The Adam Clayton Powell, Jr. Litigation

On March 1, 1967, the U.S. House of Representatives by a vote of 307 to 116 refused to seat Adam Clayton Powell, Jr., the re-elected African-American Congressman from Harlem, censured him, fined him $25,000, took away his seniority and declared his seat vacant. The grounds were that he had engaged in conduct unbecoming a Congressman: he had refused to pay a libel judgment ordered by a New York state court, had refused to return to his district except on Sunday in order to avoid service of legal process in that case, had misappropriated congressional travel funds and illegally had paid his wife a congressional staff salary for work she had not done.[1]

Soon thereafter Powell along with 13 of his constituents commenced a lawsuit in the U.S. District Court for the District of Columbia to invalidate his exclusion.  The defendants were John McCormack, who was the Speaker of the House, five other House members and three of its staff.  The complaint alleged that the exclusion violated Powell’s constitutional rights: Powell satisfied the constitutional qualifications for membership (age, citizenship and residency) and the exclusion allegedly was based upon his race and color and thereby violated his rights under the Fifth, Thirteenth and Fifteenth amendments to the Constitution.[2]

Powell’s lawyers were William Kunstler, a famous civil rights lawyer;[3] Arthur Kinoy, another prominent civil rights lawyer and Rutgers Law School Professor;[4] Herbert Reid, another civil rights lawyer and Howard Law School Professor;[5] and others.

The House decided that it did not want the Lyndon Johnson Administration’s Justice Department to defend the House’s leadership because of concern that political considerations would prevent the Department from vigorously asserting what the House believed to be its full constitutional prerogatives. Instead, the House took the recommendation of Emmanuel Celler, the Brooklyn Congressman and Chairman of the House Judiciary Committee, to hire as its attorney, Bruce Bromley, a partner in the New York City law firm of Cravath, Swaine & Moore.[6]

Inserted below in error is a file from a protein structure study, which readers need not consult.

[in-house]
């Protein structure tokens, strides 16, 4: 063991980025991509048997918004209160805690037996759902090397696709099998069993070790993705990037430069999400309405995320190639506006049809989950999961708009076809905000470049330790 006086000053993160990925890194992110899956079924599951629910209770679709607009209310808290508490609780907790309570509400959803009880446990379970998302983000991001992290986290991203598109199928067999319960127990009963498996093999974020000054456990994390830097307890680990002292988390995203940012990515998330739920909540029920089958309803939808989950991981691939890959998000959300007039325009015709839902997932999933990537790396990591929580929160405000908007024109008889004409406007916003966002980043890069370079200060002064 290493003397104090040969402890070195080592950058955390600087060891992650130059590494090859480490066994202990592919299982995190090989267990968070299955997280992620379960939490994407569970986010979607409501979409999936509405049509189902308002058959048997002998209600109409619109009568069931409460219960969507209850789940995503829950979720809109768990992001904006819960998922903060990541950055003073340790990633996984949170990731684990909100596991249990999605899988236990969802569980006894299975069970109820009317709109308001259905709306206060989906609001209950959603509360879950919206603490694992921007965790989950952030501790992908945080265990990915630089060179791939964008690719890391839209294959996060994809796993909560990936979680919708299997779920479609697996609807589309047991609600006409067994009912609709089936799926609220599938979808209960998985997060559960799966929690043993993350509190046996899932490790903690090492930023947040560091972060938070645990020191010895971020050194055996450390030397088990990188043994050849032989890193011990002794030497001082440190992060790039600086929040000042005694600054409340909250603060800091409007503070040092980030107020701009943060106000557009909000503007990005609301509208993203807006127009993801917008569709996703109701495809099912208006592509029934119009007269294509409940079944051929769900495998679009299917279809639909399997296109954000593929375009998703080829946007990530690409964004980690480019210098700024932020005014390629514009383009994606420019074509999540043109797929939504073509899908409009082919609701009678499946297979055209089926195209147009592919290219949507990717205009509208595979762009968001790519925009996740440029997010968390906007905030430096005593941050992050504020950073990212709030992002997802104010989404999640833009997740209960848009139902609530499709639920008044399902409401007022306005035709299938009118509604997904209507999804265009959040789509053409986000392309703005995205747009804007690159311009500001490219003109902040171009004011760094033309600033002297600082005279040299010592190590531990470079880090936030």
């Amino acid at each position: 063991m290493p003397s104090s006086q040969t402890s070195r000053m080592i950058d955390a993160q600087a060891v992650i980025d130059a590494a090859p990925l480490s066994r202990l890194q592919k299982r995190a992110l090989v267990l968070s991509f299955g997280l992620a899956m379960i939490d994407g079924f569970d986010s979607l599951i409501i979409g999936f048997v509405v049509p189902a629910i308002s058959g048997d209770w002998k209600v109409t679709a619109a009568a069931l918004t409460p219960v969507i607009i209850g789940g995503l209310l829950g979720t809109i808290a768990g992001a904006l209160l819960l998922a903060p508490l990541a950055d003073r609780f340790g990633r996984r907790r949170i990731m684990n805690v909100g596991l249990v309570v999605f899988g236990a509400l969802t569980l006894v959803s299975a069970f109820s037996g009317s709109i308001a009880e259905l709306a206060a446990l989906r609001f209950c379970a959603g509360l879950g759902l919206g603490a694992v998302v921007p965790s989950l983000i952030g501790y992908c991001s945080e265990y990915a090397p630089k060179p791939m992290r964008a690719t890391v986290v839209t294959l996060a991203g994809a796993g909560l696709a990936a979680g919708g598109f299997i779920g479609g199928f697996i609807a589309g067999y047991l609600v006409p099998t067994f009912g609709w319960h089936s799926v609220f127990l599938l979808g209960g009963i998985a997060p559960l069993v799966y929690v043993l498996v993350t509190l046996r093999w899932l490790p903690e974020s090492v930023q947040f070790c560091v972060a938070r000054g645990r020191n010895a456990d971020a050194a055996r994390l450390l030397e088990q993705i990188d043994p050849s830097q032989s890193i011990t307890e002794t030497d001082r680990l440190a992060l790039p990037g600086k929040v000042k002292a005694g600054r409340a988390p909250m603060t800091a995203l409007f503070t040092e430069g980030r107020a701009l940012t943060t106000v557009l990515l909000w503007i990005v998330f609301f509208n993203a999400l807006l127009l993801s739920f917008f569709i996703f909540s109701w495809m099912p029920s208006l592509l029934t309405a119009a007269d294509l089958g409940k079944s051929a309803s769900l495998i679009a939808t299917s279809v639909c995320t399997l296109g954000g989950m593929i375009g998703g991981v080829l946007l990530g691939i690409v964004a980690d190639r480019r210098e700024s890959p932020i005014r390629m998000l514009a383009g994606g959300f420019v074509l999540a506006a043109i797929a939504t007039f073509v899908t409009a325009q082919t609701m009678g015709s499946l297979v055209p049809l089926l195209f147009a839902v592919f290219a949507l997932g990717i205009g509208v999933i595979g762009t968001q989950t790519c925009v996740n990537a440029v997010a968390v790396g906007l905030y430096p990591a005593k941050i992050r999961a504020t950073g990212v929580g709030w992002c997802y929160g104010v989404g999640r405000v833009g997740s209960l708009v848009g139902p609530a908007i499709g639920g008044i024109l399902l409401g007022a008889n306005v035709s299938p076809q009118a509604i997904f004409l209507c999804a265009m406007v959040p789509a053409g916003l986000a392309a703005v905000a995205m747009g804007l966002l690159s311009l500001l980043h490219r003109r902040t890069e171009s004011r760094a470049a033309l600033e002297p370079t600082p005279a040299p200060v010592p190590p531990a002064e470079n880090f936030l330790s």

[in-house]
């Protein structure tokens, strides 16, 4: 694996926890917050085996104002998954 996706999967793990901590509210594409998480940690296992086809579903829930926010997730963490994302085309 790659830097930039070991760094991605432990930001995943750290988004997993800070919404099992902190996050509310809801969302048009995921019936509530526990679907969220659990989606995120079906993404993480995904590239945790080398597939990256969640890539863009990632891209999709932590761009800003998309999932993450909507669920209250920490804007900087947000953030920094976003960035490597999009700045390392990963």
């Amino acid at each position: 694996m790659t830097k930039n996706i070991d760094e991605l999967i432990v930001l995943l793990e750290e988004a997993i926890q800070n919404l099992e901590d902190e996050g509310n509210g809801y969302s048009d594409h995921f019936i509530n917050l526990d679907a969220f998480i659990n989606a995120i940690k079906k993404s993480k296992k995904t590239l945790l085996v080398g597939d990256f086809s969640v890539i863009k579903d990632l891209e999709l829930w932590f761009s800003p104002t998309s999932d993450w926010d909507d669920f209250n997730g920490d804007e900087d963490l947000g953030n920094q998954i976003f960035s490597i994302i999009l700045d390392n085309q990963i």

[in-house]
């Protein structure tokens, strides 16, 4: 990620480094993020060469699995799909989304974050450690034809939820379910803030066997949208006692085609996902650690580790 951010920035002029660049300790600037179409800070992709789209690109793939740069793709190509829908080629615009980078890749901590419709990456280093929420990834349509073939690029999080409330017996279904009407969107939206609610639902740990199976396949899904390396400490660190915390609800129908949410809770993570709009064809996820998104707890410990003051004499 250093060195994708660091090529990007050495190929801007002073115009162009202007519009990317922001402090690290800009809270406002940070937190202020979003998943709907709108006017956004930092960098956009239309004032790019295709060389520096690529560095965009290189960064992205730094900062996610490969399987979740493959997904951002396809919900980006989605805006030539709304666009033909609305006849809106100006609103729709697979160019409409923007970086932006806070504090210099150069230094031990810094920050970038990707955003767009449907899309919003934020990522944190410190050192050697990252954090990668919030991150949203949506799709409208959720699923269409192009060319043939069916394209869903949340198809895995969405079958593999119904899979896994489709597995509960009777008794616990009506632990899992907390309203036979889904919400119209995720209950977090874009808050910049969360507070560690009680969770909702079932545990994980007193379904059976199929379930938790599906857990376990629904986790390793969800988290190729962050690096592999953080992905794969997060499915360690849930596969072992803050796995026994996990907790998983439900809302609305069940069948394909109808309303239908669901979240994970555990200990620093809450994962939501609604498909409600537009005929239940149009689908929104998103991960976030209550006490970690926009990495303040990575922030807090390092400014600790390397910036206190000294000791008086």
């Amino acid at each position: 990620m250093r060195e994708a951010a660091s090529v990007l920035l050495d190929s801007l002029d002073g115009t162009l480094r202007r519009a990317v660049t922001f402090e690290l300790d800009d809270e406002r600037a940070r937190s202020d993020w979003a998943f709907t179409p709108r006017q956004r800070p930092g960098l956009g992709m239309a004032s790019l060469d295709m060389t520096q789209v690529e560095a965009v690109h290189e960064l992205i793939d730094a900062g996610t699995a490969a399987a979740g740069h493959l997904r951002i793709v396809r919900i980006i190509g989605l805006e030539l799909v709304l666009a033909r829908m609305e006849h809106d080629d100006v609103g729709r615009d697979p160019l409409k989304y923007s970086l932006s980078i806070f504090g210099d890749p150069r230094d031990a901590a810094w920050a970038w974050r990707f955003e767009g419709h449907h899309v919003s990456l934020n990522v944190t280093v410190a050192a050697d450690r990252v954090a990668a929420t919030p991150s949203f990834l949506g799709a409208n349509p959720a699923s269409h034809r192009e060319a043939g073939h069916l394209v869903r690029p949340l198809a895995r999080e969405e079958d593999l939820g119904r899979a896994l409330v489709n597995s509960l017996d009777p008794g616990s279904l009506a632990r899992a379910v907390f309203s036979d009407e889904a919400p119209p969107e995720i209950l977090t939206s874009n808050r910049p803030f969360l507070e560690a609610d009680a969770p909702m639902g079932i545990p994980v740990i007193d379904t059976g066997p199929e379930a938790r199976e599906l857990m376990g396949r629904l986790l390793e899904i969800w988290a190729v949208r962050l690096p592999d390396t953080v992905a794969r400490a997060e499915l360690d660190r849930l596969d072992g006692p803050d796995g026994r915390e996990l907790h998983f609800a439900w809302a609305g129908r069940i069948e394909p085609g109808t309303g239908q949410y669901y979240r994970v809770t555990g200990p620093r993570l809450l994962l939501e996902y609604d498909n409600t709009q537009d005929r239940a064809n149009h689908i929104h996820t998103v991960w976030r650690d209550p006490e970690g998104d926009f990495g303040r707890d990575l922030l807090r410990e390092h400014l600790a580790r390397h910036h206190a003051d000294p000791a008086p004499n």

Bromley was a graduate of the University of Michigan and the Harvard Law School. He was a lawyer with the Cravath firm for over 50 years with one interruption. In January 1949, New York Governor Thomas E. Dewey, who had been the unsuccessful Republican presidential candidate the prior year, appointed Bromley to New York’s highest court (the Court of Appeals), but in November 1949, Bromley lost the election for a full term. Although he served on the bench for less than a year, thereafter he was always referred to as “Judge Bromley.” While at Cravath, he was the lead lawyer in successful representation of IBM, General Motors and other major corporations.[7]

For the Powell case, Bromley assembled a team of Cravath lawyers to work on the case, including yours truly. I do not recall what issues I worked on and now wish I had kept a journal about my involvement in this case to refresh my recollection. I do remember that another Cravath associate attorney and member of the team, Dorsey D. Ellis, Jr., was an amateur legal historian and was the primary draftsman of an appendix to the eventual Supreme Court brief that discussed the legislative common law of the British House of Commons and the early state legislatures regarding exclusion and expulsion of members of legislatures.[8] Another Cravath associate on the team, Jay Gerber, recently told me that he remembers the issues on which he worked.